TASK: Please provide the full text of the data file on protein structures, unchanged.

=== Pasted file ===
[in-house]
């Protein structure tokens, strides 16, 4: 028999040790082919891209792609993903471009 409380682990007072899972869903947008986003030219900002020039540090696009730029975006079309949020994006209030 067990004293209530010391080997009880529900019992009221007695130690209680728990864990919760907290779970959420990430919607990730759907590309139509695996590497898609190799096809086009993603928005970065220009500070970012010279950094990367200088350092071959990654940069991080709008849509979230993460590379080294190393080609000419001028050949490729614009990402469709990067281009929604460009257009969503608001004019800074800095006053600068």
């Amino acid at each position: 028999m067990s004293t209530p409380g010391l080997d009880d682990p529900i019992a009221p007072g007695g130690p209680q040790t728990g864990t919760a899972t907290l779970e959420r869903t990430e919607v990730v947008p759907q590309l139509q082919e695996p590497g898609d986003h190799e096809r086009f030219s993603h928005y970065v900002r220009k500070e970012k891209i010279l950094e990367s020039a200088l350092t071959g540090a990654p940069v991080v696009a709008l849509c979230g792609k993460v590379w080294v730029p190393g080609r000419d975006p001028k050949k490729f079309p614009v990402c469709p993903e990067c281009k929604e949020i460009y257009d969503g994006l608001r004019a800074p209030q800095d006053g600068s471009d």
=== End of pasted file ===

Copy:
[in-house]
């Protein structure tokens, strides 16, 4: 028999040790082919891209792609993903471009 409380682990007072899972869903947008986003030219900002020039540090696009730029975006079309949020994006209030 067990004293209530010391080997009880529900019992009221007695130690209680728990864990919760907290779970959420990430919607990730759907590309139509695996590497898609190799096809086009993603928005970065220009500070970012010279950094990367200088350092071959990654940069991080709008849509979230993460590379080294190393080609000419001028050949490729614009990402469709990067281009929604460009257009969503608001004019800074800095006053600068």
């Amino acid at each position: 028999m067990s004293t209530p409380g010391l080997d009880d682990p529900i019992a009221p007072g007695g130690p209680q040790t728990g864990t919760a899972t907290l779970e959420r869903t990430e919607v990730v947008p759907q590309l139509q082919e695996p590497g898609d986003h190799e096809r086009f030219s993603h928005y970065v900002r220009k500070e970012k891209i010279l950094e990367s020039a200088l350092t071959g540090a990654p940069v991080v696009a709008l849509c979230g792609k993460v590379w080294v730029p190393g080609r000419d975006p001028k050949k490729f079309p614009v990402c469709p993903e990067c281009k929604e949020i460009y257009d969503g994006l608001r004019a800074p209030q800095d006053g600068s471009d």